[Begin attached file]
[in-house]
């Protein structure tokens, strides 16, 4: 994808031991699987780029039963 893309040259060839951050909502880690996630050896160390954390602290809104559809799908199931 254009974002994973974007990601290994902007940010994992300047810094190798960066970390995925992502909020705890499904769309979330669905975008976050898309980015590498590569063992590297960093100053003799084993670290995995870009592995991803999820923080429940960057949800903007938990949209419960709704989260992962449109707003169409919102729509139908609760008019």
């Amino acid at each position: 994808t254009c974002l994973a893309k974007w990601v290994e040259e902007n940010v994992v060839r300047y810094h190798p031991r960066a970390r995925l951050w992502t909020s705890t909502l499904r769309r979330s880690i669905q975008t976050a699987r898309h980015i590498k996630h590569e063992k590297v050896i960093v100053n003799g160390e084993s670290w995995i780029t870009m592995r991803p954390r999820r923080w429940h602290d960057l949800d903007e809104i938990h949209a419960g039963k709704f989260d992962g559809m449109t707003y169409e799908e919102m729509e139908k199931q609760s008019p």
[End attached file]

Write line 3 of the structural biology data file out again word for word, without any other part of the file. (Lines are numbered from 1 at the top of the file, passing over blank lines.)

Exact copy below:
């Amino acid at each position: 994808t254009c974002l994973a893309k974007w990601v290994e040259e902007n940010v994992v060839r300047y810094h190798p031991r960066a970390r995925l951050w992502t909020s705890t909502l499904r769309r979330s880690i669905q975008t976050a699987r898309h980015i590498k996630h590569e063992k590297v050896i960093v100053n003799g160390e084993s670290w995995i780029t870009m592995r991803p954390r999820r923080w429940h602290d960057l949800d903007e809104i938990h949209a419960g039963k709704f989260d992962g559809m449109t707003y169409e799908e919102m729509e139908k199931q609760s008019p």